England celebrates 60 years of reign


Photo Credit: Alysha Tsuji

LONDON, ENGLAND — Imagining an American president in office for a span of 60 years seems unfathomable. However, when it happens in the Great Britain monarchical system, it’s a cause for great celebration.

This year marks Queen Elizabeth II’s 60th year on the throne, and the people of England are definitely celebrating. The feat of a Diamond Jubilee hasn’t happened in 115 years, and is only the second in the country’s history.

“In America there’s the fourth of July every year, and people know the appropriate amount of patriotism to have,” long time London resident and US citizen James Hicks said. “But here [in England] this doesn’t happen often, so people go crazy when it does. It’s a lot of fun, though.”

England flags line the main streets of London, commemorative tins are made and the Queen’s face is everywhere. In short, she’s a rock star, and that is no exaggeration.

The specific Queen’s Diamond Jubilee weekend was from June 2 through June 5. The Monday and Tuesday during that time were marked as bank holidays, and many people either took all the days off from work, or were given the days off in order to join the festivities.

The first day, the Queen made an appearance at the Epsom Derby where she watched the horse races from a special box. Many people, including a few of my friends, went to the races in hopes of catching a glimpse of the Queen, which they did.

The second day consisted of—arguably—the main event: The Thames Diamond Jubilee Pageant. 1,000 boats cruised down the Thames as a reported one million spectators lined the Thames river.

Photo Credit: Alysha Tsuji

Basically, the celebration was a time in which everyone was simply trying to catch a glance of Queen Elizabeth II—I can tell you it was nearly impossible. By the time the Queen sailed past, every single space along the entire river was fi

lled on both sides from Tower Bridge down to just past Battersea Bridge. The off-and-on down pouring of rain didn’t stop anyone.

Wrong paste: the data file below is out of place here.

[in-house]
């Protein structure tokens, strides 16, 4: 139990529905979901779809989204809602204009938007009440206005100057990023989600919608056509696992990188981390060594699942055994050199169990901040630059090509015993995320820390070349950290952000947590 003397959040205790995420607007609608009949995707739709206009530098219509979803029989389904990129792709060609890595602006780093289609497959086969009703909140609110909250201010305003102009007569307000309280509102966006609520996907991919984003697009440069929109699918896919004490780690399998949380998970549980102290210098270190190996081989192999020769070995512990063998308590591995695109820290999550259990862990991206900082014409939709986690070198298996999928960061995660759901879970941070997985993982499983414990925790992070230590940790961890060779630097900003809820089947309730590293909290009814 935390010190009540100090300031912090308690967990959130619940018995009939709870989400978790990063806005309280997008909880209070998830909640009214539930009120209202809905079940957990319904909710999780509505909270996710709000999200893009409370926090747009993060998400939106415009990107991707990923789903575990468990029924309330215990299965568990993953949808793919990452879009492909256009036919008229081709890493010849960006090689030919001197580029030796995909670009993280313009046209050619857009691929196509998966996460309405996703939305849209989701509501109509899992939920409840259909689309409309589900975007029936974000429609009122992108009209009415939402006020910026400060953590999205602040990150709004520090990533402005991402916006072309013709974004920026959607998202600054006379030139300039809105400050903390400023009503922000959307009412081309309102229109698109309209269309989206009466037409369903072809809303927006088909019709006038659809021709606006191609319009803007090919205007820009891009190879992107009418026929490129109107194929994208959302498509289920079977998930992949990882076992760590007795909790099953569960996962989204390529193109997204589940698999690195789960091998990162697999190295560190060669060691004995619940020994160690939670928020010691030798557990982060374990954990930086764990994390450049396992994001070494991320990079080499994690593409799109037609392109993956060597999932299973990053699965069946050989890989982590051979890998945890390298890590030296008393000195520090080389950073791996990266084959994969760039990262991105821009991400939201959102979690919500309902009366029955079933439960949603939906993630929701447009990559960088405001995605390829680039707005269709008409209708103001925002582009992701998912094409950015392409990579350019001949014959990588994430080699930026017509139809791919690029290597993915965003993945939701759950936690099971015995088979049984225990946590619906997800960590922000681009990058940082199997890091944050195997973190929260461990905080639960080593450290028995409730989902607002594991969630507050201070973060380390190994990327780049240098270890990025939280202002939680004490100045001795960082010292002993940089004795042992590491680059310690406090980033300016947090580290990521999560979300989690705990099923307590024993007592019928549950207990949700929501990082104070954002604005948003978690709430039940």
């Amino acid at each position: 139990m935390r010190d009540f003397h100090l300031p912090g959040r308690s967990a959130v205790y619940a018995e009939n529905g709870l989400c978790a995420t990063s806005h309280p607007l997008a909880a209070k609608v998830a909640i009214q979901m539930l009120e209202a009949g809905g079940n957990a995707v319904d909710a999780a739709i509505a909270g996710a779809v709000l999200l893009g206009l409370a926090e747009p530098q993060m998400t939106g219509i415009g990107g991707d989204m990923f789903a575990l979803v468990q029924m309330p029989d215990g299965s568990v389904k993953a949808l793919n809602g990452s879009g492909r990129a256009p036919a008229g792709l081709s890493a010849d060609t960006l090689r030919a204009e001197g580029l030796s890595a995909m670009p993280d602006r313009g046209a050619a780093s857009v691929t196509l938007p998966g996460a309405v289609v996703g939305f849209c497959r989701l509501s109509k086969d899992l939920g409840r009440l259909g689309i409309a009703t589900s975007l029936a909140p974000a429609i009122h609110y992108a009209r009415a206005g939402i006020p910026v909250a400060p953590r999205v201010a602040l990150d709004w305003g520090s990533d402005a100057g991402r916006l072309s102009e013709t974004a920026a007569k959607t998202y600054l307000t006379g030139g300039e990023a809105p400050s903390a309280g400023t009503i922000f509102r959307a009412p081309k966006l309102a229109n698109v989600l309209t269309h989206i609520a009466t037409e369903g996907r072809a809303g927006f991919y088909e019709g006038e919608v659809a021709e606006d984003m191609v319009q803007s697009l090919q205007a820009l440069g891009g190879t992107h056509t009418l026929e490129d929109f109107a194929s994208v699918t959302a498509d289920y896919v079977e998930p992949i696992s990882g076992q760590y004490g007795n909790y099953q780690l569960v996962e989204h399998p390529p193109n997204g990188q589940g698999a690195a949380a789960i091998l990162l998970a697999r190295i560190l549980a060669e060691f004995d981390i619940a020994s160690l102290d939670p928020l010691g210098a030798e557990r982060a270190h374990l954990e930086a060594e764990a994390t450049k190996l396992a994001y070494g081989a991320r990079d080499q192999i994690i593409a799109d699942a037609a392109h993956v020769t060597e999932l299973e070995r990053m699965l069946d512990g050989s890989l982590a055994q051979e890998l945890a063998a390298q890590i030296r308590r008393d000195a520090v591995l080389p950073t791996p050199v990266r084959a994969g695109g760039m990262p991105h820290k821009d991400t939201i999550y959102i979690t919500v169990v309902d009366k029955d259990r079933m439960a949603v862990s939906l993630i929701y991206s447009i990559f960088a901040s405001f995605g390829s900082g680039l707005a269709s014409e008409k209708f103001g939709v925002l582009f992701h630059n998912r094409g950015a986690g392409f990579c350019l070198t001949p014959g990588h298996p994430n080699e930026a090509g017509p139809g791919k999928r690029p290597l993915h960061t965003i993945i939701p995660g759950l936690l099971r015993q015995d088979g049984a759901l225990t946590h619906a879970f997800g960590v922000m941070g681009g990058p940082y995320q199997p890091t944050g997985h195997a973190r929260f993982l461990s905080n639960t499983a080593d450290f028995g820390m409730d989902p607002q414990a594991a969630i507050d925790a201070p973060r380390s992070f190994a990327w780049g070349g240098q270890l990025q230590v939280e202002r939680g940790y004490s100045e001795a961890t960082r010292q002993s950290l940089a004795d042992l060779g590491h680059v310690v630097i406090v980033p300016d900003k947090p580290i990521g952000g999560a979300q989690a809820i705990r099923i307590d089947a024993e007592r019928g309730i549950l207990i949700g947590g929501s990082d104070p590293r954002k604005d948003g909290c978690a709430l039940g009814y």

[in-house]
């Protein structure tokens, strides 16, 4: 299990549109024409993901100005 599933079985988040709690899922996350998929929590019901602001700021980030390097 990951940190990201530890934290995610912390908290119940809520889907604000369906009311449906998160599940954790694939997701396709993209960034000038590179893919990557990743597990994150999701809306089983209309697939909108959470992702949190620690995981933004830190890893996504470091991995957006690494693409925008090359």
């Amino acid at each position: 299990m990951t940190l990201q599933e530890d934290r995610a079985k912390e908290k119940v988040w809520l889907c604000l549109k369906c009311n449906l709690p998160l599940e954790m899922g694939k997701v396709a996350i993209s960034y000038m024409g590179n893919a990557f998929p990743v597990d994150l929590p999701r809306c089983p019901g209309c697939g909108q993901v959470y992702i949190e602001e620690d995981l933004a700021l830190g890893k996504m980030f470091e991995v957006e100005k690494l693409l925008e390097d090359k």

I ended up snagging a ticket to the Battersea Park Festival, which included food vendors, clothing booths and a cake section. The 200-acre park was jam-packed and the “queues” were endless, but it was fun to see the spirit and sincere excitement everyone had in support of the Queen’s seemingly everlasting reign.The streets lining the river and well inland were also closed to compensate for the thousands of people walking to and from the river all day.

On Monday, the third day, a concert was held in front of Buckingham Palace with artists varying in genre from pop to opera. Some of my favorites included Jessie J, Will.i.am, Ed Sheeran, Stevie Wonder, Lang Lang and Sir Paul McCartney.

Tickets to the concert were sold to locals only, but screens were set up in Hyde Park for free viewing. A fireworks display was also fired off into the night after the concert ended.

Photo Credit: Alysha Tsuji

Finally, Tuesday finished with a Carriage Procession from the Palace of Westminster to Buckingham Palace as people lined the streets to watch. Culminating the weekend of celebration, the Queen’s graced London with her classic balcony appearance, the British armed forces executed a fly by and the Queen’s guard demonstrated a feu de joie, which is “a cascade of rifle fire interspersed by the national anthem,” according to the UK news source the Guardian.

The day after the weekend of merriment, everyone went back to work, and London daily life went back to normal as streets were reopened and Tube stations emptied out. And though the majority of the England flags remain up, no one’s walking around in British flag suits or with painted faces anymore.

I don’t quite fully understand the British culture having spent six weeks here thus far, but one thing is now crystal clear to me: a significant majority of the English people love their Queen—proudly and unashamedly so.

Photo Credit: Alysha Tsuji

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Comments

  1. great article!

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